Peter Charlesworth: Massive publicity of plastic waste in the public media together with Gove’s 25 year plan are putting unprecedented pressure on Hospitality and Food Sector businesses to respond and implement change. They know the issue is getting business critical. At the Hospitality Carbon Reduction forum (HCRF) meeting on 17th May the biggest companies in the sector agreed that they need to link their activities and response in a coordinated and joined up way. There are many practical challenges that need to be addressed behind the headline hitting ”banning straws and stirrers” that have caught the media attention.

These coordinated initiatives together with bringing along public opinion and enlisting the communities help will drive significant change. Managing and coordinating these is the next step in the process that Carbon Statement is leading with the forum members to make this change.

Gove is smart at getting the message out there and if we look at the 25 year plan, it’s better than nothing. And I think that companies are picking up on its messages - whether it’s Blue Planet driving it, the 25 Year plan driving it or more importantly the public’s change in attitude. But systems need to be developed to address this change.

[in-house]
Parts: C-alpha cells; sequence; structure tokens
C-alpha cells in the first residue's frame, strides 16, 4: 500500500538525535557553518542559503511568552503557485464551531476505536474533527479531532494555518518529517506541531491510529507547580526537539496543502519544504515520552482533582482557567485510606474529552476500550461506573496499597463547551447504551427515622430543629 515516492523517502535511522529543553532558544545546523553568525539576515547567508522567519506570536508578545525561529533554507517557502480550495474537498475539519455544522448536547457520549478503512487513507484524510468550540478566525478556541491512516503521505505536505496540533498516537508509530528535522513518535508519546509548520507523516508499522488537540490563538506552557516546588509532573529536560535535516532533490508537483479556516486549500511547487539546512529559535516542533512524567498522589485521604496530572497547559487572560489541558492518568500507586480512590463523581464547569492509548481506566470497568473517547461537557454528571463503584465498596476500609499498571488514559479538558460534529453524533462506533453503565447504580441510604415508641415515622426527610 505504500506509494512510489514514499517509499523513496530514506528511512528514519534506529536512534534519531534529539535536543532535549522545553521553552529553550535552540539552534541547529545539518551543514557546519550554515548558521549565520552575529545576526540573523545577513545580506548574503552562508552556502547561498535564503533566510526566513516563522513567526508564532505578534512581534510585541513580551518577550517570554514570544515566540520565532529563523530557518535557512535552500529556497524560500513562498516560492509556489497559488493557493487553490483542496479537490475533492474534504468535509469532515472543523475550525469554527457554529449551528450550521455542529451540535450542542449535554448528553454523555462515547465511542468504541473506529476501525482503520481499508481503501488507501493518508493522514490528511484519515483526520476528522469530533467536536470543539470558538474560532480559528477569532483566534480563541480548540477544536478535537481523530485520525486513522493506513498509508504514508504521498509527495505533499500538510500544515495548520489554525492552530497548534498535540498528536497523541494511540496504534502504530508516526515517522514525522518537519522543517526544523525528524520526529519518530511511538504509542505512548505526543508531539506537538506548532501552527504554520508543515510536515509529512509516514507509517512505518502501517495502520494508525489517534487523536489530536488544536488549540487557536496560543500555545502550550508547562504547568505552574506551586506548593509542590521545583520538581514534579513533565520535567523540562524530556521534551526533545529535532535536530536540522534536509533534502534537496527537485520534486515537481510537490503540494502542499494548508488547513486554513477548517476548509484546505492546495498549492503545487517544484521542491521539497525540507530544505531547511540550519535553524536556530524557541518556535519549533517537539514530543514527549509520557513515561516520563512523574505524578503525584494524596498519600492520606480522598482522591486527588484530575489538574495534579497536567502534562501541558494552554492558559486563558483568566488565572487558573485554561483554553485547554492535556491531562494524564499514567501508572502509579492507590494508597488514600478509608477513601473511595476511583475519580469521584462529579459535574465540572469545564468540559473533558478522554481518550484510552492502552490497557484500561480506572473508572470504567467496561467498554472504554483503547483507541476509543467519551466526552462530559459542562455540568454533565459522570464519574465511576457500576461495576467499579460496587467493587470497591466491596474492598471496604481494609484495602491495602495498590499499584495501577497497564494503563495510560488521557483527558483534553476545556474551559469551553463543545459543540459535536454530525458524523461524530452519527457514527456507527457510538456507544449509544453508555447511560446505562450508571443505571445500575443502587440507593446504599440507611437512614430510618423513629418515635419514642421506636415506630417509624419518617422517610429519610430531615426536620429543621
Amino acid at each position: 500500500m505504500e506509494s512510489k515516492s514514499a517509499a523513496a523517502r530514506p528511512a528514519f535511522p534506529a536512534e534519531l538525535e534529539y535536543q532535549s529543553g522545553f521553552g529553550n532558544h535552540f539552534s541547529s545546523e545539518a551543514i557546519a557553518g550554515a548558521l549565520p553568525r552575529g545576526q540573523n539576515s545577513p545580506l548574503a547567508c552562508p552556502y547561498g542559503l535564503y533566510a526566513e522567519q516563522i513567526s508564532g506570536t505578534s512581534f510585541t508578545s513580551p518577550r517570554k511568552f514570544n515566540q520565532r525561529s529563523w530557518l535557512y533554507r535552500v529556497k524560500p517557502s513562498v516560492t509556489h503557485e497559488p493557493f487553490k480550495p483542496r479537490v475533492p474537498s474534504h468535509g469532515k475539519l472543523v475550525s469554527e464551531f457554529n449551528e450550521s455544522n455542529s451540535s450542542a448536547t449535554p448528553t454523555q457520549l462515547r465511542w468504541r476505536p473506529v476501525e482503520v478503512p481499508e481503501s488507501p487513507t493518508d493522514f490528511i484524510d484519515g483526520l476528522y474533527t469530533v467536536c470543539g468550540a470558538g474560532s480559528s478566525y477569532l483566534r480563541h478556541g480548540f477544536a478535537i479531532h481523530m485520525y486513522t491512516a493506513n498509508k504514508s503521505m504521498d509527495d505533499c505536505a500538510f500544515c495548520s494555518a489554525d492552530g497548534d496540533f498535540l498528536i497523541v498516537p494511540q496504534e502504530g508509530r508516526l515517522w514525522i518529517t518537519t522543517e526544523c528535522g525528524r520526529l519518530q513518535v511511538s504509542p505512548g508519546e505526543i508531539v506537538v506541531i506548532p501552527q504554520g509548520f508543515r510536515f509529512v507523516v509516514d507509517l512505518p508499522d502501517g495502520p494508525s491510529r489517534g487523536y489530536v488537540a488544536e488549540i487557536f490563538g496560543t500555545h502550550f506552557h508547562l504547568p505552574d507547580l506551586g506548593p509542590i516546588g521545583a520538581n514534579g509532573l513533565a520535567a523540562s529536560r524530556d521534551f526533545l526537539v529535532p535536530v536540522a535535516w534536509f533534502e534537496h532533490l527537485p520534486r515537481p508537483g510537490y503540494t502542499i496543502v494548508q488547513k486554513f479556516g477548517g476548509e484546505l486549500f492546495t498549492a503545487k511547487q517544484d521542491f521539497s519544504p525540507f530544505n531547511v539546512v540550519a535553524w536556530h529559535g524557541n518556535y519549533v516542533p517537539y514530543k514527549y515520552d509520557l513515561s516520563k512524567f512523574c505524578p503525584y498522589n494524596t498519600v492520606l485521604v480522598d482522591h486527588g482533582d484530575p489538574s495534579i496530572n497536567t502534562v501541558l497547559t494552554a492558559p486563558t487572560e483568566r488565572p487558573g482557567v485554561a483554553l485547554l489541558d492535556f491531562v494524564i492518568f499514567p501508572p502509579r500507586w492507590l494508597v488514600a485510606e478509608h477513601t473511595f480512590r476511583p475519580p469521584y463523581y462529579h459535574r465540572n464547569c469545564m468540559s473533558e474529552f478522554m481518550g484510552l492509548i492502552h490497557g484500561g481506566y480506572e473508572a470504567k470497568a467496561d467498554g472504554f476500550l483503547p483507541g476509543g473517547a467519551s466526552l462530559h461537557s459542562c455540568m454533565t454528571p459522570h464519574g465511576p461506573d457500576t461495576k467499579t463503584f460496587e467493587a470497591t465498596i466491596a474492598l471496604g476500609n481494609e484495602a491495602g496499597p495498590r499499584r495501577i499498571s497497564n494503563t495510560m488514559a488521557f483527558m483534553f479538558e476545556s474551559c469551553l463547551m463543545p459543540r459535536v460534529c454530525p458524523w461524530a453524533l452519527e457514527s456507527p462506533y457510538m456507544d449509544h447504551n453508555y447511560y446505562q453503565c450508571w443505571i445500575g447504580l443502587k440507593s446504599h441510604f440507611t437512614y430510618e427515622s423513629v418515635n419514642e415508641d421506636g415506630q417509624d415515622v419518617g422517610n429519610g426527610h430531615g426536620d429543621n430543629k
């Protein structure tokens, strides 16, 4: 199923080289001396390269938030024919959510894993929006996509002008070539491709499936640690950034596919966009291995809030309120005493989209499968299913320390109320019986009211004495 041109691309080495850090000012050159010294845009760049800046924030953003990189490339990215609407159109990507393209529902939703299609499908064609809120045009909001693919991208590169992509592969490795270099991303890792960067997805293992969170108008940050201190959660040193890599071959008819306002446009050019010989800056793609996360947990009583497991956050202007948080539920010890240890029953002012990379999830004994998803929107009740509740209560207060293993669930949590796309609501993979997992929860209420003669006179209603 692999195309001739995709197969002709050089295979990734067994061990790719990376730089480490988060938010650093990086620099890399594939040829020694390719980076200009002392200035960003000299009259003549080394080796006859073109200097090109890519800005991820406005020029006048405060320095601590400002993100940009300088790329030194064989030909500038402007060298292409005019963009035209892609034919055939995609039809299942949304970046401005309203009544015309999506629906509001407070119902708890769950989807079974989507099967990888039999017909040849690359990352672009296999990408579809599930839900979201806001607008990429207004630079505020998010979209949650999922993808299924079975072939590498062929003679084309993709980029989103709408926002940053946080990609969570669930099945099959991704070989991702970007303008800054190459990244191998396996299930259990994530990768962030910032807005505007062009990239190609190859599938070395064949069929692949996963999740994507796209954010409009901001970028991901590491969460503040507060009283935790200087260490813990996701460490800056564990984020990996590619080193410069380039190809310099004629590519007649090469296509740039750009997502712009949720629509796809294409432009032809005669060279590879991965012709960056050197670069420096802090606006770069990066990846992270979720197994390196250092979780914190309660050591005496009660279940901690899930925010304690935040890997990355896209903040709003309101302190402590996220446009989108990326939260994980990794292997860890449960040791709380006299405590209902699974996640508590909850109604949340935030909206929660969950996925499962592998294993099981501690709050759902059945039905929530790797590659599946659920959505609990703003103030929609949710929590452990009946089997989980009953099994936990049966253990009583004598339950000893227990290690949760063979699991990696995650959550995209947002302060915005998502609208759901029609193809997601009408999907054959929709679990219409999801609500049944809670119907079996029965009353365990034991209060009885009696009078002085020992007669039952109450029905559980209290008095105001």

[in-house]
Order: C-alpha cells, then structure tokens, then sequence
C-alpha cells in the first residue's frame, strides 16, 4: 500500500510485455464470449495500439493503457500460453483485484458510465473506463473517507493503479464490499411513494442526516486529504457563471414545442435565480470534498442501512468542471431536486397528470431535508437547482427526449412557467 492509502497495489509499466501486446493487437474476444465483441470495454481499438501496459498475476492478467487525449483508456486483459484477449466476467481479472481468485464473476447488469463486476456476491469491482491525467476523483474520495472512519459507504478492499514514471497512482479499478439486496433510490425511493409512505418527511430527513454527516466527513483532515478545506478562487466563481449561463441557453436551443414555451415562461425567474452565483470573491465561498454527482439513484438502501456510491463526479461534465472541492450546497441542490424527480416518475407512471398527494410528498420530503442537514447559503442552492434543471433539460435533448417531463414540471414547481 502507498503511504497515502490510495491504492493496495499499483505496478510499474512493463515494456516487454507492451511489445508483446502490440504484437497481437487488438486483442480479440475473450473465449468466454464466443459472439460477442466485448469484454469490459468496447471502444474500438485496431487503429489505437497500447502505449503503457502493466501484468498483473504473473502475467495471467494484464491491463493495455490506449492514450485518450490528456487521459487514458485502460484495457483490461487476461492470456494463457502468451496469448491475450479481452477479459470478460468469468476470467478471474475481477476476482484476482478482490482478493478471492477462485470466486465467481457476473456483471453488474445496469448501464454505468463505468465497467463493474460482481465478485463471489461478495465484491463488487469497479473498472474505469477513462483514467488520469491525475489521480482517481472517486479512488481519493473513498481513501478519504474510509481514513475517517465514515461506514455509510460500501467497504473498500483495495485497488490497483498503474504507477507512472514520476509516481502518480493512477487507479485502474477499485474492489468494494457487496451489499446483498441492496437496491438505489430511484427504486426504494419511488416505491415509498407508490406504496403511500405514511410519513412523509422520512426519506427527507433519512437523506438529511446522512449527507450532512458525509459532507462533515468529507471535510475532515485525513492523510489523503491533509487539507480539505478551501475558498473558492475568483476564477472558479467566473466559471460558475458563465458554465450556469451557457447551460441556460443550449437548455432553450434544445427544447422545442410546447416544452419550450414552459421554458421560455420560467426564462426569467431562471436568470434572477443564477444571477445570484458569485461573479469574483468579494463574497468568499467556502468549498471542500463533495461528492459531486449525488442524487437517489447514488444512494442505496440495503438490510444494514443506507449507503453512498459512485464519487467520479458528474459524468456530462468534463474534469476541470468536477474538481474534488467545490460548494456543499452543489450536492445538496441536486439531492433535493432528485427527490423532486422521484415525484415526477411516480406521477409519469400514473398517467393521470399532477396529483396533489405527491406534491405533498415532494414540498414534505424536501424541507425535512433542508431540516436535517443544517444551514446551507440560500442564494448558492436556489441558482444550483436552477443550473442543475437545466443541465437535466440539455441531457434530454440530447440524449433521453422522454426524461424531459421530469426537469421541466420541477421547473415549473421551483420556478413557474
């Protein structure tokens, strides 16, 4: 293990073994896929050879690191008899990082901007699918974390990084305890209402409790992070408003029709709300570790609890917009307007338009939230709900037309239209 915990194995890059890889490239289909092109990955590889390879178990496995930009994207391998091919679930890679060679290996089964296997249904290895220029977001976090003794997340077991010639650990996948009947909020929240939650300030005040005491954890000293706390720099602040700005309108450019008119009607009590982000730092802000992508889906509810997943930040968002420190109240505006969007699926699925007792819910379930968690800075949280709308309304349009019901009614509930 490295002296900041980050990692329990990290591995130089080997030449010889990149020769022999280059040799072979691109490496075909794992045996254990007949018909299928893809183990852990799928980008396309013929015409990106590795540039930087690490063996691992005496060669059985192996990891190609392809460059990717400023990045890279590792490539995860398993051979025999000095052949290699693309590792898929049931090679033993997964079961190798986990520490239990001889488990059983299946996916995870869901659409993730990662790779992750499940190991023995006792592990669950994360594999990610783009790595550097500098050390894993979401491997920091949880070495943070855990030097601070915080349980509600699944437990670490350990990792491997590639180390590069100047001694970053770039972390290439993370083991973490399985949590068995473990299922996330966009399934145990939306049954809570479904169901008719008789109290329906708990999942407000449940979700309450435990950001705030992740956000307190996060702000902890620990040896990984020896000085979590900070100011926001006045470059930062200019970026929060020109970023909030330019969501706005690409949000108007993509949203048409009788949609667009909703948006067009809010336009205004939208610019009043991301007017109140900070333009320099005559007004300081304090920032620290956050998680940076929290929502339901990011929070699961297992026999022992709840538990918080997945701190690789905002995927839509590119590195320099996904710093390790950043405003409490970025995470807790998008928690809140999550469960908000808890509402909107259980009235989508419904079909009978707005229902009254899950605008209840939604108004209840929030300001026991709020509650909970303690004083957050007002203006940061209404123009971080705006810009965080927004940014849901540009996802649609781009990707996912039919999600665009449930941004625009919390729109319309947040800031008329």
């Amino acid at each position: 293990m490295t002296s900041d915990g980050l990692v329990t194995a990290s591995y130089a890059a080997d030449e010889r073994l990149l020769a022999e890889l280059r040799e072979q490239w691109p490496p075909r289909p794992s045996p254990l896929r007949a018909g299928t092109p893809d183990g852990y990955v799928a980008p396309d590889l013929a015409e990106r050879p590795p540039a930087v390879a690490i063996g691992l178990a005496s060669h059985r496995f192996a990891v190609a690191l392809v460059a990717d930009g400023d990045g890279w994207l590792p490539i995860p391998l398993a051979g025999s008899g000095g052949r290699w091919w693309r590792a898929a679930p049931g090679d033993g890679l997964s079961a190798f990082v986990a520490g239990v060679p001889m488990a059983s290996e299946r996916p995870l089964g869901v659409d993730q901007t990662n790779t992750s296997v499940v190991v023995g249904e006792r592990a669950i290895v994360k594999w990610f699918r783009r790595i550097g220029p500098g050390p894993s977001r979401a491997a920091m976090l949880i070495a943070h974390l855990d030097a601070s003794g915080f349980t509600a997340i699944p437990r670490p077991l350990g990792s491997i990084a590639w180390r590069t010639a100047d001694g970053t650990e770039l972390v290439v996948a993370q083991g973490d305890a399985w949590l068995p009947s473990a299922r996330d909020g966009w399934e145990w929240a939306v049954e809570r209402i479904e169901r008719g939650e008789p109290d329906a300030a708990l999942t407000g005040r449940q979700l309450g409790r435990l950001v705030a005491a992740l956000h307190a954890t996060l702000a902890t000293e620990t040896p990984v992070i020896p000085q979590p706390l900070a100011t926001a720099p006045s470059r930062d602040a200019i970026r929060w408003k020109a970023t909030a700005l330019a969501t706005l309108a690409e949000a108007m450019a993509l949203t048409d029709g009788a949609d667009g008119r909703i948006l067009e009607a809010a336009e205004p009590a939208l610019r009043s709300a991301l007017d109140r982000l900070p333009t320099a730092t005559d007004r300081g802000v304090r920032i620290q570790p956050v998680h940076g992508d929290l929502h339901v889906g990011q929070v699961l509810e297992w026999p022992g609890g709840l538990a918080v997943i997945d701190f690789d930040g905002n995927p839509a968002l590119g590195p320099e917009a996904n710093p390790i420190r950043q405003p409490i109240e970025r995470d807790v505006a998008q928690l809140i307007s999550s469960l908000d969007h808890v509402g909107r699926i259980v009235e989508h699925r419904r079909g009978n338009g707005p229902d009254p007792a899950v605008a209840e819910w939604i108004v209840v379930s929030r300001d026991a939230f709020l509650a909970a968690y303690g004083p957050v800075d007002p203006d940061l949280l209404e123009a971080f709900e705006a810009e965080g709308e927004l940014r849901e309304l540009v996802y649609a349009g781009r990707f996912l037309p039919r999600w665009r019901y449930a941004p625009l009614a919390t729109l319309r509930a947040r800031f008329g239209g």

If we take plastic as an example, even if cafes and restaurants were to ban all plastic straws, there aren’t enough alternatives out there to replace them.

Graham Flynn: We are charged with trying to change behaviour and best practice within the NHS but it is difficult. The staff are so immersed in trying to keep up to speed with clinical best practice and safe guarding. So when we come along saying that we want to reduce the amount of waste , their first thought is  “what’s that going to do for us and our patients” and there is a belief that whatever they are told now is going to change in five mins anyway.

We’ve identified over £300million of avoidable waste in completely usable drugs that are thrown away every year. And that’s down to the behaviour of GPs and pharmacists over prescribing drugs or if cancer patients are asked to administer drugs at home and that patient passes away, there are still perfectly usable drugs that will go to waste.